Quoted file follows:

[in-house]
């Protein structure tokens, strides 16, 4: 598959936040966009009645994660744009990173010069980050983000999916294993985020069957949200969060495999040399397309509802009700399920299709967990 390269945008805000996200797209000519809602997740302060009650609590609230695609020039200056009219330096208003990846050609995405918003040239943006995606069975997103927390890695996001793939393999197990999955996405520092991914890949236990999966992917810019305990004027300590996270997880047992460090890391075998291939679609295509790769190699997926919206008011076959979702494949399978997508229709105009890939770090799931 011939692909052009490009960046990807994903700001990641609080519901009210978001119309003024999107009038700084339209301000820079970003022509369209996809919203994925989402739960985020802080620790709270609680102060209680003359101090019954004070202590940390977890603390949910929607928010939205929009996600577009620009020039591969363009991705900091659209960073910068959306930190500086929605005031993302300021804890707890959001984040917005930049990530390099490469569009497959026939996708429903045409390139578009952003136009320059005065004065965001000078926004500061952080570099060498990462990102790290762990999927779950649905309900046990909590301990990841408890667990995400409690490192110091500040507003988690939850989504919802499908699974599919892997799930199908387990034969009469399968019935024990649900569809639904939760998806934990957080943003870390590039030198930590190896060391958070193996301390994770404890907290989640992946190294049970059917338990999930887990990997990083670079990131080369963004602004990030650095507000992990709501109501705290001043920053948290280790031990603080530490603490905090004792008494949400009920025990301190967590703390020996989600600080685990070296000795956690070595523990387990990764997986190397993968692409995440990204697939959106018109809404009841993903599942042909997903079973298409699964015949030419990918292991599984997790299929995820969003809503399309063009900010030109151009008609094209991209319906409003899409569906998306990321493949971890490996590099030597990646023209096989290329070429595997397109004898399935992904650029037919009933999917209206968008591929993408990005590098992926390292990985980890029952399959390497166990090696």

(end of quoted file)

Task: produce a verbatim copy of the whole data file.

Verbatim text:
[in-house]
């Protein structure tokens, strides 16, 4: 598959936040966009009645994660744009990173010069980050983000999916294993985020069957949200969060495999040399397309509802009700399920299709967990 390269945008805000996200797209000519809602997740302060009650609590609230695609020039200056009219330096208003990846050609995405918003040239943006995606069975997103927390890695996001793939393999197990999955996405520092991914890949236990999966992917810019305990004027300590996270997880047992460090890391075998291939679609295509790769190699997926919206008011076959979702494949399978997508229709105009890939770090799931 011939692909052009490009960046990807994903700001990641609080519901009210978001119309003024999107009038700084339209301000820079970003022509369209996809919203994925989402739960985020802080620790709270609680102060209680003359101090019954004070202590940390977890603390949910929607928010939205929009996600577009620009020039591969363009991705900091659209960073910068959306930190500086929605005031993302300021804890707890959001984040917005930049990530390099490469569009497959026939996708429903045409390139578009952003136009320059005065004065965001000078926004500061952080570099060498990462990102790290762990999927779950649905309900046990909590301990990841408890667990995400409690490192110091500040507003988690939850989504919802499908699974599919892997799930199908387990034969009469399968019935024990649900569809639904939760998806934990957080943003870390590039030198930590190896060391958070193996301390994770404890907290989640992946190294049970059917338990999930887990990997990083670079990131080369963004602004990030650095507000992990709501109501705290001043920053948290280790031990603080530490603490905090004792008494949400009920025990301190967590703390020996989600600080685990070296000795956690070595523990387990990764997986190397993968692409995440990204697939959106018109809404009841993903599942042909997903079973298409699964015949030419990918292991599984997790299929995820969003809503399309063009900010030109151009008609094209991209319906409003899409569906998306990321493949971890490996590099030597990646023209096989290329070429595997397109004898399935992904650029037919009933999917209206968008591929993408990005590098992926390292990985980890029952399959390497166990090696």